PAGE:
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Drug Testing

Many effective treatment programs for substance use disorders (SUDs) involve some form of drug testing, most commonly in the form of a urine sample. Drug testing can provide evidence that an individual is using substances. However, the American Society of Addiction Medicine (ASAM) emphasizes that evidence of substance use alone, through testing or other means, is not sufficient to determine whether or not an individual has an SUD. While testing is an important component of the initial assessment process for potential diagnosis of an SUD, drug testing is also used to monitor substance use during or after treatment. When used for monitoring, ASAM recommends implementing random drug testing, rather than regularly scheduled tests.

Some rural SUD treatment programs may choose, or may be required, to administer drug testing to participants in order to make an SUD diagnosis or track their progress through treatment. For SUD programs that include drug testing, ASAM suggests that healthcare providers explain to patients why drug testing is important for their care and obtain informed consent from the patient. The informed consent form should include an explanation of why drug testing is crucial to the patient's overall treatment plan. As with other aspects of treatment for an SUD, it is important to maintain privacy and confidentiality with regard to drug testing. Healthcare providers and other healthcare professionals should use drug testing for medical purposes only, and they should only provide test results to law enforcement or other governmental authorities under court order or with the permission of the patient.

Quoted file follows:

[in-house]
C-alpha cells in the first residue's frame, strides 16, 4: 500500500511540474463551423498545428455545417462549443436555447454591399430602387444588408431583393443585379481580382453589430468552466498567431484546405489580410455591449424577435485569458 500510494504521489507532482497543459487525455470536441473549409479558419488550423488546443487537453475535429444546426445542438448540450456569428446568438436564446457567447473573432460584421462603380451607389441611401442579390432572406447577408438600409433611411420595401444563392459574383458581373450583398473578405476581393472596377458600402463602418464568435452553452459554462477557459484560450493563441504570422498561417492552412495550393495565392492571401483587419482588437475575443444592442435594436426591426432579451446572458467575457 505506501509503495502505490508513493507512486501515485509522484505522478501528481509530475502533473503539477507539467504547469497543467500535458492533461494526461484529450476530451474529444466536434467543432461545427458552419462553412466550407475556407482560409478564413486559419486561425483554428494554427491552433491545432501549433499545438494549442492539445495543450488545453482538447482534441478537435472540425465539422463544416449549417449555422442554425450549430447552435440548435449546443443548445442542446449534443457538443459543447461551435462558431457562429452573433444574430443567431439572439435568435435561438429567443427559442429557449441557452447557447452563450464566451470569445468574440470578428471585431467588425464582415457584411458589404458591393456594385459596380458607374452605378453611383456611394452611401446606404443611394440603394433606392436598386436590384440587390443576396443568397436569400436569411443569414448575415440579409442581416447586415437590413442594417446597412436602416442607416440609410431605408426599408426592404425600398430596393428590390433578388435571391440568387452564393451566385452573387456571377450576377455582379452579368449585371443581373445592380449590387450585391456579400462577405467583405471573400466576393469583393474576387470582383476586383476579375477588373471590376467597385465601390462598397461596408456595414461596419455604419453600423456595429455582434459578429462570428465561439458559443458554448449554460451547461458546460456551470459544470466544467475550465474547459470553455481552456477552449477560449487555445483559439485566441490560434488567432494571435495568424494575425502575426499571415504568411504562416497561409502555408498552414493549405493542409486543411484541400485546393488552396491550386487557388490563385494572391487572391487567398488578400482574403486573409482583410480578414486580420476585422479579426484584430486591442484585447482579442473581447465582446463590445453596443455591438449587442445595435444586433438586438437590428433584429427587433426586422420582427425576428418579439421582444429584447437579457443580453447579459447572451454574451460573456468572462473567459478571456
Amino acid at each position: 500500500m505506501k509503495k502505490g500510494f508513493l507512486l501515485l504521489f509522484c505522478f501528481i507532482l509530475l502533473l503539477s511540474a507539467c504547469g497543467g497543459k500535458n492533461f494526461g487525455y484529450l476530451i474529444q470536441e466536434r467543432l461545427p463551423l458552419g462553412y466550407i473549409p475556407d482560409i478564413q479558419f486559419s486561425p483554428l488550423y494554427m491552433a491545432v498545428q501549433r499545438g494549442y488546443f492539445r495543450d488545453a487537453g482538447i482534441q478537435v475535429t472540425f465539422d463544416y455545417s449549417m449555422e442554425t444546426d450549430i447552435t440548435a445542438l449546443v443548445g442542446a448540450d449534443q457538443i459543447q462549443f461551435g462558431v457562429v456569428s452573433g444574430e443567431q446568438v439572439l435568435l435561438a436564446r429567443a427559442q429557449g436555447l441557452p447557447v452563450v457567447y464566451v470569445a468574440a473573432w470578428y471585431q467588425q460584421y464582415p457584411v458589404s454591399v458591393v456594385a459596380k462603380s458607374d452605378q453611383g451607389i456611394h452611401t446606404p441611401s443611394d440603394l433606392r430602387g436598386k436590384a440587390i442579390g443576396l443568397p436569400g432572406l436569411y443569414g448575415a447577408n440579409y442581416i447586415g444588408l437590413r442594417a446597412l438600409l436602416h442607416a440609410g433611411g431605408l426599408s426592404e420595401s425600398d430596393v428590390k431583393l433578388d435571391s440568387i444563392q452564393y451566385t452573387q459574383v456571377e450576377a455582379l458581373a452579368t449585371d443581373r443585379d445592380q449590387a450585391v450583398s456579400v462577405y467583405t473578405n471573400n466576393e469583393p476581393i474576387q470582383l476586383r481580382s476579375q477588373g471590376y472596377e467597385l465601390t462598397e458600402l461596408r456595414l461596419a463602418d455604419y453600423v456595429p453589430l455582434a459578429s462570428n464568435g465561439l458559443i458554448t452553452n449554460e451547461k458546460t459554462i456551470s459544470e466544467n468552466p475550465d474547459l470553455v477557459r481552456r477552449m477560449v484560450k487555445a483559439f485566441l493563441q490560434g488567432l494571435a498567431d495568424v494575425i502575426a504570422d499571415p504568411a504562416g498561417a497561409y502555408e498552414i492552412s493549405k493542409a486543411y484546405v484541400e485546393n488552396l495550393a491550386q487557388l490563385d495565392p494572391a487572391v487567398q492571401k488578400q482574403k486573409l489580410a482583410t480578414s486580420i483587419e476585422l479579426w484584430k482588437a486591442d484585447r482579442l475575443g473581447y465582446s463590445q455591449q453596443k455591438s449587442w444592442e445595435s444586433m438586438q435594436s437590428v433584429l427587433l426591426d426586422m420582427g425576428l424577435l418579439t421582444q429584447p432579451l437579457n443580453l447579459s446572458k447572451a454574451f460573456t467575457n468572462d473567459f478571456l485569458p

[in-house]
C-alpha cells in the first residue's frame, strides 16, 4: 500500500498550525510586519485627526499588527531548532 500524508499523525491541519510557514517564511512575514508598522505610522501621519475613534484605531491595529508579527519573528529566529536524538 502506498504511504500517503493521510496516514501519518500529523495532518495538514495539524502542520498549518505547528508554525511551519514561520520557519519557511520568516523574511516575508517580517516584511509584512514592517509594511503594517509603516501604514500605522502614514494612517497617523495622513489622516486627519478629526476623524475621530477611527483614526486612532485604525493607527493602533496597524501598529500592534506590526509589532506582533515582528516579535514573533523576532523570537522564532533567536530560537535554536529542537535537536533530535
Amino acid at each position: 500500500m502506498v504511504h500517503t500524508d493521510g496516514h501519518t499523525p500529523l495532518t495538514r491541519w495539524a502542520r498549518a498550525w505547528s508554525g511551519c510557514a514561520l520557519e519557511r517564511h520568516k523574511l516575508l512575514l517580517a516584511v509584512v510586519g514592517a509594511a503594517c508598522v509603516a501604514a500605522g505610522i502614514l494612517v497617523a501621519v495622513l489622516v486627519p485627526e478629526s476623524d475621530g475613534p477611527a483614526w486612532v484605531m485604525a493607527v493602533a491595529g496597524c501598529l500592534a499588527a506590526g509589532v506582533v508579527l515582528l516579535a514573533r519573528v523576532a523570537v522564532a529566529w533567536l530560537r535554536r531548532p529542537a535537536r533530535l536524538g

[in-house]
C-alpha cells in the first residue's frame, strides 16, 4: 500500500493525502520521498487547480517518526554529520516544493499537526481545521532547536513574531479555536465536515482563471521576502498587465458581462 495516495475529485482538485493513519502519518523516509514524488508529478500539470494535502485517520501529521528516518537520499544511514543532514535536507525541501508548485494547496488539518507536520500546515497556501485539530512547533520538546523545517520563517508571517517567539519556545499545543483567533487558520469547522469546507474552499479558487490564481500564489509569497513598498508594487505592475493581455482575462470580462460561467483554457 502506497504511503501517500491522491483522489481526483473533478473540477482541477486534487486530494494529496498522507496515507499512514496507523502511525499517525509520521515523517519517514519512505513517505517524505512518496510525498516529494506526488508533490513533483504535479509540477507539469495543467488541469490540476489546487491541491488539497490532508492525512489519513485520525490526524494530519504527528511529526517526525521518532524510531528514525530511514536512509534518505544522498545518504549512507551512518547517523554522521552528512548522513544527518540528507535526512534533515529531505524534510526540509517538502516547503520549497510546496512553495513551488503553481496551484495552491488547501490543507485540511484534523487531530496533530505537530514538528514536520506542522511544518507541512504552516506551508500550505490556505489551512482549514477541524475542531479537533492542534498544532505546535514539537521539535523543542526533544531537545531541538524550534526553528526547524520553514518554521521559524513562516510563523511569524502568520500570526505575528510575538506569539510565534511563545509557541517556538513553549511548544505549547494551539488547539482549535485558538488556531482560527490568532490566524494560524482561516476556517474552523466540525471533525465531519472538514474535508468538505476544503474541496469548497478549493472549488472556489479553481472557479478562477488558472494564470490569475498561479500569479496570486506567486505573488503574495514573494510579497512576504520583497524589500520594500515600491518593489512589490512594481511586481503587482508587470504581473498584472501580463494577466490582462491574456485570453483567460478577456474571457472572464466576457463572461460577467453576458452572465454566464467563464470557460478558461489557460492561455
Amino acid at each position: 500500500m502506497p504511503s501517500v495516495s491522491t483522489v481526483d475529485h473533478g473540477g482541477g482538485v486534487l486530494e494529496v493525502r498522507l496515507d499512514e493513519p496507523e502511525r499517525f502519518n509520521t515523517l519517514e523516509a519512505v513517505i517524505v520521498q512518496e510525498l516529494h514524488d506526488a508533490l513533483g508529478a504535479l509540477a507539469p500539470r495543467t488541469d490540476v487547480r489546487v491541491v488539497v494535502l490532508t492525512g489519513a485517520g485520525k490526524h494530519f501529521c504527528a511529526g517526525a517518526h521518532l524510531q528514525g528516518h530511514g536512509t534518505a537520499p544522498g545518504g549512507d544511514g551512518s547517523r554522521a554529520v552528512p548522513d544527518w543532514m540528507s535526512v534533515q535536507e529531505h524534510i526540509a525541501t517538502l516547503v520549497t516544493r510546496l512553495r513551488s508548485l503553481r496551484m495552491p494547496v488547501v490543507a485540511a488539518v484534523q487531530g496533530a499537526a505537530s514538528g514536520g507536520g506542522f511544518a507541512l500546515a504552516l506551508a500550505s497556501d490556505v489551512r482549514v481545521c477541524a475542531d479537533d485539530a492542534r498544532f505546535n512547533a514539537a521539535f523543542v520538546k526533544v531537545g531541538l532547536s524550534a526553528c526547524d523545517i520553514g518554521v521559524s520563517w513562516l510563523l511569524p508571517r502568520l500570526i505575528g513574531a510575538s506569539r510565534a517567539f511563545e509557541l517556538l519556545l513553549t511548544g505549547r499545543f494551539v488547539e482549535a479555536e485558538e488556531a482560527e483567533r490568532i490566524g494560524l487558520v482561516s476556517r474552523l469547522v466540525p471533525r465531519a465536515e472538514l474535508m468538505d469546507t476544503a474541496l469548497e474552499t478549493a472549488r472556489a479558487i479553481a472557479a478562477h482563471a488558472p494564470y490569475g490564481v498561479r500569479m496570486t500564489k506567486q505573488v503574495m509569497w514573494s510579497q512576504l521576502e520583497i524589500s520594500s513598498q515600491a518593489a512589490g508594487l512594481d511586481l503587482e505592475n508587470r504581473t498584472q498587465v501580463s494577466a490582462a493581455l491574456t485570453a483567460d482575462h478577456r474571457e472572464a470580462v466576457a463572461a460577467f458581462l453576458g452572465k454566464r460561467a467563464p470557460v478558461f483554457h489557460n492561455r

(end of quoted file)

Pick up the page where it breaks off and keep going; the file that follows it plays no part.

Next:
Resources to Learn More

Public Policy Statement on Drug Testing as a Component of Addiction Treatment and Monitoring Programs and in other Clinical Settings
Explains the practice and importance of drug testing and provides recommendations for the use of drug testing in substance use monitoring, and diagnostic and addiction treatment settings. Describes the methods for collecting and analyzing specimens from drug tests. Discusses the negative aspects of placing arbitrary restrictions and reimbursements on drug tests.
Organization: American Society of Addiction Medicine
Date: 2010